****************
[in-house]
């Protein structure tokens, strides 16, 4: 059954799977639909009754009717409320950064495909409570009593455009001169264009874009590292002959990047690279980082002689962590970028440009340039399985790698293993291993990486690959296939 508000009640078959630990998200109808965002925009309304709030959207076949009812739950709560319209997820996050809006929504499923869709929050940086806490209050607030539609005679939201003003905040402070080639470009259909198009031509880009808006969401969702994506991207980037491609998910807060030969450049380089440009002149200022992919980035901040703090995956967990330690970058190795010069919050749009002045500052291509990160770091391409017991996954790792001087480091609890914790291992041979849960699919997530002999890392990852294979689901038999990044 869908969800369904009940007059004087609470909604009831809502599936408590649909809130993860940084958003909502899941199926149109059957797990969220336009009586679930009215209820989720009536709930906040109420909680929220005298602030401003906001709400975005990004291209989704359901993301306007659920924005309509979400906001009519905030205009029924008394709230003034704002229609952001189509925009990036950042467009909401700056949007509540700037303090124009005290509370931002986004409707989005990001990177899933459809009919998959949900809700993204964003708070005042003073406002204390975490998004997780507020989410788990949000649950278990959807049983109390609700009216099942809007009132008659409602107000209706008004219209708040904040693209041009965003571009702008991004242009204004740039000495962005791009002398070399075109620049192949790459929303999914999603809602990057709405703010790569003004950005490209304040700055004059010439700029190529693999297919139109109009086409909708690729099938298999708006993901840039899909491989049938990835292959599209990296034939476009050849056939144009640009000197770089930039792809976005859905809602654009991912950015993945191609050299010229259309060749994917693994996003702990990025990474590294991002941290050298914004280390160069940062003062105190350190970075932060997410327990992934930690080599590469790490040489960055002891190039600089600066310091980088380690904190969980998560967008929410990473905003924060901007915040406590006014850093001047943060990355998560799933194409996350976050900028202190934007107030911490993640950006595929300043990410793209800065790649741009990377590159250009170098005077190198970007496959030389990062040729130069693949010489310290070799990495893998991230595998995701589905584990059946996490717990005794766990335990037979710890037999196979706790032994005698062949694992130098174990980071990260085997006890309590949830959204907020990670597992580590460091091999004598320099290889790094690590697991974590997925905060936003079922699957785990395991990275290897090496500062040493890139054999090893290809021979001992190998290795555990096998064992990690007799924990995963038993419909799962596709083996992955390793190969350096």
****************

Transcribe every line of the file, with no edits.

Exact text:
[in-house]
């Protein structure tokens, strides 16, 4: 059954799977639909009754009717409320950064495909409570009593455009001169264009874009590292002959990047690279980082002689962590970028440009340039399985790698293993291993990486690959296939 508000009640078959630990998200109808965002925009309304709030959207076949009812739950709560319209997820996050809006929504499923869709929050940086806490209050607030539609005679939201003003905040402070080639470009259909198009031509880009808006969401969702994506991207980037491609998910807060030969450049380089440009002149200022992919980035901040703090995956967990330690970058190795010069919050749009002045500052291509990160770091391409017991996954790792001087480091609890914790291992041979849960699919997530002999890392990852294979689901038999990044 869908969800369904009940007059004087609470909604009831809502599936408590649909809130993860940084958003909502899941199926149109059957797990969220336009009586679930009215209820989720009536709930906040109420909680929220005298602030401003906001709400975005990004291209989704359901993301306007659920924005309509979400906001009519905030205009029924008394709230003034704002229609952001189509925009990036950042467009909401700056949007509540700037303090124009005290509370931002986004409707989005990001990177899933459809009919998959949900809700993204964003708070005042003073406002204390975490998004997780507020989410788990949000649950278990959807049983109390609700009216099942809007009132008659409602107000209706008004219209708040904040693209041009965003571009702008991004242009204004740039000495962005791009002398070399075109620049192949790459929303999914999603809602990057709405703010790569003004950005490209304040700055004059010439700029190529693999297919139109109009086409909708690729099938298999708006993901840039899909491989049938990835292959599209990296034939476009050849056939144009640009000197770089930039792809976005859905809602654009991912950015993945191609050299010229259309060749994917693994996003702990990025990474590294991002941290050298914004280390160069940062003062105190350190970075932060997410327990992934930690080599590469790490040489960055002891190039600089600066310091980088380690904190969980998560967008929410990473905003924060901007915040406590006014850093001047943060990355998560799933194409996350976050900028202190934007107030911490993640950006595929300043990410793209800065790649741009990377590159250009170098005077190198970007496959030389990062040729130069693949010489310290070799990495893998991230595998995701589905584990059946996490717990005794766990335990037979710890037999196979706790032994005698062949694992130098174990980071990260085997006890309590949830959204907020990670597992580590460091091999004598320099290889790094690590697991974590997925905060936003079922699957785990395991990275290897090496500062040493890139054999090893290809021979001992190998290795555990096998064992990690007799924990995963038993419909799962596709083996992955390793190969350096």